Ultrasonic cavitation is a phenomenon in which the reduction of pressure to or below the liquid’s vapour pressure leads to the formation of small vapour-filled cavities in the liquid. When subjected to higher stress, these cavities, called “bubbles” or “voids”, collapse and generate shock waves. A shock wave is strong, very close to the imploded bubble, but rapidly weakens as it propagates away from the implosion.
Table of Contents
- 1 The three stages of cavitation
- 2 Application of ultrasonic cavitation
- 3 The generation of ultrasonic cavitation
- 4 Influencing factors of ultrasonic cavitation
- 5 What is the cavitation threshold
The three stages of cavitation
Cavitation is a phenomenon peculiar to liquids, which occurs in the low-pressure area inside the liquid, especially at the interface between the liquid and the solid. Cavitation in the traditional sense is a phase change process between liquid and vapour, including three stages of occurrence, development and disappearance.
- Cavitation in the traditional sense is a phase change process between liquid and vapour, including three stages of occurrence, development and disappearance.
- The occurrence stage is called “cavitation incipient”, accompanied by a large increase in noise radiation. The disappearing stage is called “cavitation collapse”, which releases enormous pressure and heat energy, which may cause damage to materials. It can be used in many industrial projects.
- Between birth and collapse is the cavitation development stage, called “cavitation development, ” which mainly interferes with cavitation objects’ movement. Changes in force, such as thrust drop, component vibration, etc., can also reduce drag and reduce the drag coefficient by order of magnitude in some cases.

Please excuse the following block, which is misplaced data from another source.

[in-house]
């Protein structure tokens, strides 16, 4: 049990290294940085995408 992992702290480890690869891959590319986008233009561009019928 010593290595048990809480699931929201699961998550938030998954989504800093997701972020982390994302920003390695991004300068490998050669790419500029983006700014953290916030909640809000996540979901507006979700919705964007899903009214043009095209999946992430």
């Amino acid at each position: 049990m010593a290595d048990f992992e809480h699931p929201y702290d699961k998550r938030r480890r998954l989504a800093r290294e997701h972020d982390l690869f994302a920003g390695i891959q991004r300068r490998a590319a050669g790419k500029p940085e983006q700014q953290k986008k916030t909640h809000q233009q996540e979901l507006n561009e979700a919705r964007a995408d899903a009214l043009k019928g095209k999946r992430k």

Application of ultrasonic cavitation
Ultrasonic cavitation powers all liquid-related ultrasonic treatment technologies. Ultrasonic cavitation refers to the movement of tiny bubbles in a liquid substance under the action of ultrasound, which periodically grows, close, and collapse with the frequency of ultrasound, and a series of physical effects produced thereby. Because the development of ultrasonic cavitation is very complicated, the research content involves many subjects such as acoustics, chemistry, optics, and fluid mechanics. It is impossible to separate the cavitation effect from the photoelectric effect’s mechanical development in practice.
The physical, chemical and biological effects caused by cavitation have quite specific properties, and these properties have essential theoretical value and colossal application potential. For example, the collapse of cavitation bubbles will generate micro-jets in a tiny space around the bubbles and radiate cavitation noise to the outside. The high temperature and high pressure developed when the bubble collapses can clean, cut, break objects, improve the surface properties of materials, and strengthen the process. Ultrasonic cavitation has become a current research focus.
The generation of ultrasonic cavitation
High-intensity ultrasonic waves are added to the liquid for processing， The sound waves transmitted to the liquid medium will alternately generate high-pressure (compression) and low-pressure (reflection) cycles. The cycle rate depends on the ultrasonic frequency. High-intensity ultrasonic waves create small vacuum bubbles or voids in the liquid during the low-pressure process. When the bubbles attain a volume at which they can no longer absorb energy, they collapse violently during a high-pressure cycle. This phenomenon is termed cavitation. During the implosion, very high temperatures (approx. 5,000K) and pressures (approx. 2,000atm) are reached locally. The cavitation bubble’s implosion also results in liquid jets of up to 280m/s velocity.